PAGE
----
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AT&T Concessions Provide Unlikely Boost For Net Neutrality--Maybe
AT&T made a carefully worded concession to adhere to net neutrality principles, but it's not completely clear what it all adds up to.
J. Nicholas Hoover
January 5, 2007
2 Min Read
The political football that is net neutrality appears to have gotten an unlikely kick forward from AT&T. In order to break the Federal Communications Commission's deadlock on the company's $86 billion buyout of BellSouth, which the FCC approved late last month, AT&T made a carefully worded concession to adhere to net neutrality principles. However, looks can be deceiving.
Net neutrality requires that companies not discriminate among various types of Internet traffic. Advocates of the idea applauded the concession, but the way AT&T's statement is worded creates huge loopholes. The agreement doesn't cover IP television, managed enterprise IP services like VPNs and VLANs, or even the Internet backbone--only the pipes from the consumer to the nearest point on the network where carriers exchange traffic. AT&T is free to give its own IPTV traffic preferential treatment, and it could define traffic running on its next-generation fiber-to-the-premises offering, called Uverse, as IPTV since it will be part of a bundled offering.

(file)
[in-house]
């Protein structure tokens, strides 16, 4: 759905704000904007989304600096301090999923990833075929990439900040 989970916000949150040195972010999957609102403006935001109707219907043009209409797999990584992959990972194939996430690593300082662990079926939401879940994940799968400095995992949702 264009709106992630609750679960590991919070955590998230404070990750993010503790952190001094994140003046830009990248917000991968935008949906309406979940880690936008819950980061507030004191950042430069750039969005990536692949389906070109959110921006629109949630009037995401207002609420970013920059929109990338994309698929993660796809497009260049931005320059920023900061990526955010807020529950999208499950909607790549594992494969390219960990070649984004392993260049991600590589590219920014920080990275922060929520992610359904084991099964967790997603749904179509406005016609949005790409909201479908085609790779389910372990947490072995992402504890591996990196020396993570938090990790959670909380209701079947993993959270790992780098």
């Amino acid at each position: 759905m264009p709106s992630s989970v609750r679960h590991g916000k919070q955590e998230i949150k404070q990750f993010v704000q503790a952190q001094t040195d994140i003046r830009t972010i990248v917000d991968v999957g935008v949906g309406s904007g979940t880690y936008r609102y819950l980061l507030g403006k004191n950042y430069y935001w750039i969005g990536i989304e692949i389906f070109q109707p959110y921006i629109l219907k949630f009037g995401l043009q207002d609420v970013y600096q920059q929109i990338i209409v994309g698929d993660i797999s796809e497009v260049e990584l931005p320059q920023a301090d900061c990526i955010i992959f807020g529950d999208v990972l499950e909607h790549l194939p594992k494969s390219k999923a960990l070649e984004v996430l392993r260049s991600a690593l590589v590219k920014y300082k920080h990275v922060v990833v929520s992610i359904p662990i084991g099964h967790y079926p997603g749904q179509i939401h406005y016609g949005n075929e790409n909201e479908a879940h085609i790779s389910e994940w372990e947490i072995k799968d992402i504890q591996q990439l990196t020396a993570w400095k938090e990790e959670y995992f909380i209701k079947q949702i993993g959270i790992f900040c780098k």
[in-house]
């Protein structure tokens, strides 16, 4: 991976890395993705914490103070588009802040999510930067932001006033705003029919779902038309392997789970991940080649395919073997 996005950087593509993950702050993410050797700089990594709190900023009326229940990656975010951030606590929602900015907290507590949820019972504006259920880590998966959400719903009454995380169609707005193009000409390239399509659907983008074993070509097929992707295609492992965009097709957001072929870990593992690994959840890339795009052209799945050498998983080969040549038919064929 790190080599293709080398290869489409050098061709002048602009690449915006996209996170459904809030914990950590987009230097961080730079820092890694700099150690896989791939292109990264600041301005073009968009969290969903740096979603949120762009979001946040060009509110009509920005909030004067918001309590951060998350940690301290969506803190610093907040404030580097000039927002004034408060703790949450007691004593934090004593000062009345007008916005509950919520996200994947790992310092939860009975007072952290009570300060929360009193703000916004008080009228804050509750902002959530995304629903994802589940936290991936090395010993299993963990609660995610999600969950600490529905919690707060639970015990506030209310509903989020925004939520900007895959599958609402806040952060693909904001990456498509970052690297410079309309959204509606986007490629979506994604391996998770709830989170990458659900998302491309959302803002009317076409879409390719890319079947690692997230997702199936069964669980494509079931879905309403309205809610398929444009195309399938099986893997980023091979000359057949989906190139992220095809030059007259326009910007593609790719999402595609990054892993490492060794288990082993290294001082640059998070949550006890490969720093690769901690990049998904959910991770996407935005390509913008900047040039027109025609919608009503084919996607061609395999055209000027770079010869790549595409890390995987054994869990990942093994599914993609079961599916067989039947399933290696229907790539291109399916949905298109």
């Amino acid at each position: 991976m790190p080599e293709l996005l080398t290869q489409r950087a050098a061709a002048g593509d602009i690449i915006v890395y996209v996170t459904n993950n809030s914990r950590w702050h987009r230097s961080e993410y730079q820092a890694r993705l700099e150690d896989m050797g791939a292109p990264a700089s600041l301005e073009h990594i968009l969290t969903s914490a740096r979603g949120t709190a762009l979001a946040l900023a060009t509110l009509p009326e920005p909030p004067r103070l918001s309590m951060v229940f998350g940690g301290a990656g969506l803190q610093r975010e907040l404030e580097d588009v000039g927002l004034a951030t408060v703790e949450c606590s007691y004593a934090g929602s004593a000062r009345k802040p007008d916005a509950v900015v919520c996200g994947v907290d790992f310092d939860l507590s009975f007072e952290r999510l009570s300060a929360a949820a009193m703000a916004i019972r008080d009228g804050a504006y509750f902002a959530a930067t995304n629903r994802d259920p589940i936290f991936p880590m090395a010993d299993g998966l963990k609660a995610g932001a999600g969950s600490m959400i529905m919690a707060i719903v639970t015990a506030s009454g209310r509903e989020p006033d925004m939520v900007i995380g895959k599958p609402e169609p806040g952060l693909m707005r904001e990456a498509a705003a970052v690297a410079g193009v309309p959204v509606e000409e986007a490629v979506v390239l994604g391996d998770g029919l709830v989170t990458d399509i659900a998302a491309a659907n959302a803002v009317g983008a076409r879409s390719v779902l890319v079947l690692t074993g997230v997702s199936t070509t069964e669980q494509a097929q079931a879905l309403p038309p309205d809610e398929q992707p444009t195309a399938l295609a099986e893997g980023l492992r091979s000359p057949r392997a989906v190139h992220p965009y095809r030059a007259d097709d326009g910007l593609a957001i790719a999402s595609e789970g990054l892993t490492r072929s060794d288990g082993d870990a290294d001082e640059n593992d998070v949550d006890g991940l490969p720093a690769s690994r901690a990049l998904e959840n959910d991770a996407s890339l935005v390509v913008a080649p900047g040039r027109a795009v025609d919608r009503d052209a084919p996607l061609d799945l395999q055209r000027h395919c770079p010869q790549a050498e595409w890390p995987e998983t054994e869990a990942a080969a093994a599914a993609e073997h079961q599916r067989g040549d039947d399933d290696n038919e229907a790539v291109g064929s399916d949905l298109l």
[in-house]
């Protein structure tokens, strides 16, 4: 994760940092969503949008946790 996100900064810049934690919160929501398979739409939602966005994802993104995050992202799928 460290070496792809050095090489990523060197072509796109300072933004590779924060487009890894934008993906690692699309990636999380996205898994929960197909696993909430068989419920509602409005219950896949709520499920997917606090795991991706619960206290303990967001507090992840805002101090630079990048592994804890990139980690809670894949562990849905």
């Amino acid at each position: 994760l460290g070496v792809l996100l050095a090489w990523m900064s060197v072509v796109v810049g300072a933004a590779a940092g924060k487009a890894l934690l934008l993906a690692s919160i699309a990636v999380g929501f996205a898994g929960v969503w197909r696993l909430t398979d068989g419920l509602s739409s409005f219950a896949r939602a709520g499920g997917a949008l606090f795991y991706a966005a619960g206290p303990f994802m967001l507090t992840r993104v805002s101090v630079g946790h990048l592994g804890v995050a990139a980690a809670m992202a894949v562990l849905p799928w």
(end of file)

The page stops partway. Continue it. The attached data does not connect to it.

It's yet to be seen whether AT&T could or even would give preference to companies based on the concession. But businesses probably came out better than consumers. For example, they could receive more bandwidth for their own services during heavy traffic times. AT&T also says it will charge all companies the same for special access lines like T1s and DS3s. While that means less leverage for businesses, it also levels the playing field. However, business DSL may not be covered at all because certain language refers to "non-enterprise" broadband access.
Possibly more important than AT&T's concessions are FCC chairman Kevin Martin's comments. He downplayed the potential impact, describing the move as a "voluntary business decision" that will "in no way bind future commission action." He also said that AT&T's concessions don't mean the FCC has adopted any additional net neutrality principles.
It'll take time to see if AT&T takes advantage of the loopholes. Attempts in Congress to put Internet nondiscrimination into law last year fell short, but net neutrality advocates could garner new energy from AT&T's concessions, especially with a Congress now led by Democrats who side more with net neutrality advocates than do Republicans.
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